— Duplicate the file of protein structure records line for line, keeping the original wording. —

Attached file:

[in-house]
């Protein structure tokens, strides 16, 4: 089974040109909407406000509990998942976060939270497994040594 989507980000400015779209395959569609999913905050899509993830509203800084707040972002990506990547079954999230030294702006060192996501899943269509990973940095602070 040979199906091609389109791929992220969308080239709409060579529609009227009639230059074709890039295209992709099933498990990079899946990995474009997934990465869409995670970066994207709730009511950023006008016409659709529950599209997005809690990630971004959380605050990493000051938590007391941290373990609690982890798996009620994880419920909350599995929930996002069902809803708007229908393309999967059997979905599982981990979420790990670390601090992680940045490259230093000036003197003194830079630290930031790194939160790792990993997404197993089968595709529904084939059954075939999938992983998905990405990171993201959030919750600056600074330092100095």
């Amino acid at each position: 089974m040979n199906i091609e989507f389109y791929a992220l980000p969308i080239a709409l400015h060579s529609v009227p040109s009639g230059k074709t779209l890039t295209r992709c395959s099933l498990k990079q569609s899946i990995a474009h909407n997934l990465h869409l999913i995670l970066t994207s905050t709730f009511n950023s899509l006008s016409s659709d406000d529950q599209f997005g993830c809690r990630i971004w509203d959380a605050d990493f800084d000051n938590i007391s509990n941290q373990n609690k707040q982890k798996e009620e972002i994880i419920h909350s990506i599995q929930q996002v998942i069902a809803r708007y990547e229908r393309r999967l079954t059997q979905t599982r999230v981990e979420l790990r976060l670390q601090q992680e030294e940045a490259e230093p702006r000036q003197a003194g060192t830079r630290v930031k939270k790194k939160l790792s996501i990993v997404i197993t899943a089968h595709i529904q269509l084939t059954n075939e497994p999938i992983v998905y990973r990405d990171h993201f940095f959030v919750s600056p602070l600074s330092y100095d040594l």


[in-house]
């Protein structure tokens, strides 16, 4: 089974040109909407406000509990998942976060939270497994040594 989507980000400015779209395959569609999913905050899509993830509203800084707040972002990506990547079954999230030294702006060192996501899943269509990973940095602070 040979199906091609389109791929992220969308080239709409060579529609009227009639230059074709890039295209992709099933498990990079899946990995474009997934990465869409995670970066994207709730009511950023006008016409659709529950599209997005809690990630971004959380605050990493000051938590007391941290373990609690982890798996009620994880419920909350599995929930996002069902809803708007229908393309999967059997979905599982981990979420790990670390601090992680940045490259230093000036003197003194830079630290930031790194939160790792990993997404197993089968595709529904084939059954075939999938992983998905990405990171993201959030919750600056600074330092100095």
């Amino acid at each position: 089974m040979n199906i091609e989507f389109y791929a992220l980000p969308i080239a709409l400015h060579s529609v009227p040109s009639g230059k074709t779209l890039t295209r992709c395959s099933l498990k990079q569609s899946i990995a474009h909407n997934l990465h869409l999913i995670l970066t994207s905050t709730f009511n950023s899509l006008s016409s659709d406000d529950q599209f997005g993830c809690r990630i971004w509203d959380a605050d990493f800084d000051n938590i007391s509990n941290q373990n609690k707040q982890k798996e009620e972002i994880i419920h909350s990506i599995q929930q996002v998942i069902a809803r708007y990547e229908r393309r999967l079954t059997q979905t599982r999230v981990e979420l790990r976060l670390q601090q992680e030294e940045a490259e230093p702006r000036q003197a003194g060192t830079r630290v930031k939270k790194k939160l790792s996501i990993v997404i197993t899943a089968h595709i529904q269509l084939t059954n075939e497994p999938i992983v998905y990973r990405d990171h993201f940095f959030v919750s600056p602070l600074s330092y100095d040594l």